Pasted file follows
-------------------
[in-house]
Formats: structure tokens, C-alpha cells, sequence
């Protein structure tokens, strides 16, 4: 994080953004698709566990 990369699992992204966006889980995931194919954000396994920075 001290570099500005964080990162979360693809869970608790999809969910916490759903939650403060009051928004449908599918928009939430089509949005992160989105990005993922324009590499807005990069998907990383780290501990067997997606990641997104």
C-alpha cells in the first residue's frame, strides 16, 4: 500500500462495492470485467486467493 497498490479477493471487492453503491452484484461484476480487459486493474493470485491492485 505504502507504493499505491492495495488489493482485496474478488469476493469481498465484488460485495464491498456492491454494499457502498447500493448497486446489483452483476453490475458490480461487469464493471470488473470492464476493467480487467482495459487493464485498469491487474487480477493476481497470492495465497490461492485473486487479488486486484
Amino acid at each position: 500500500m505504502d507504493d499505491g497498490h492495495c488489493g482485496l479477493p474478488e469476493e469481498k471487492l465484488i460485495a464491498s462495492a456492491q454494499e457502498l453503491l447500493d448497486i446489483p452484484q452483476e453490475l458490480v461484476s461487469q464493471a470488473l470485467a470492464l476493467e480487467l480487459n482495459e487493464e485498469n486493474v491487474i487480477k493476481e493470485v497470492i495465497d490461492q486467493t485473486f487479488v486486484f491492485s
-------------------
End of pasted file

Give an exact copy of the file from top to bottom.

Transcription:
[in-house]
Formats: structure tokens, C-alpha cells, sequence
């Protein structure tokens, strides 16, 4: 994080953004698709566990 990369699992992204966006889980995931194919954000396994920075 001290570099500005964080990162979360693809869970608790999809969910916490759903939650403060009051928004449908599918928009939430089509949005992160989105990005993922324009590499807005990069998907990383780290501990067997997606990641997104």
C-alpha cells in the first residue's frame, strides 16, 4: 500500500462495492470485467486467493 497498490479477493471487492453503491452484484461484476480487459486493474493470485491492485 505504502507504493499505491492495495488489493482485496474478488469476493469481498465484488460485495464491498456492491454494499457502498447500493448497486446489483452483476453490475458490480461487469464493471470488473470492464476493467480487467482495459487493464485498469491487474487480477493476481497470492495465497490461492485473486487479488486486484
Amino acid at each position: 500500500m505504502d507504493d499505491g497498490h492495495c488489493g482485496l479477493p474478488e469476493e469481498k471487492l465484488i460485495a464491498s462495492a456492491q454494499e457502498l453503491l447500493d448497486i446489483p452484484q452483476e453490475l458490480v461484476s461487469q464493471a470488473l470485467a470492464l476493467e480487467l480487459n482495459e487493464e485498469n486493474v491487474i487480477k493476481e493470485v497470492i495465497d490461492q486467493t485473486f487479488v486486484f491492485s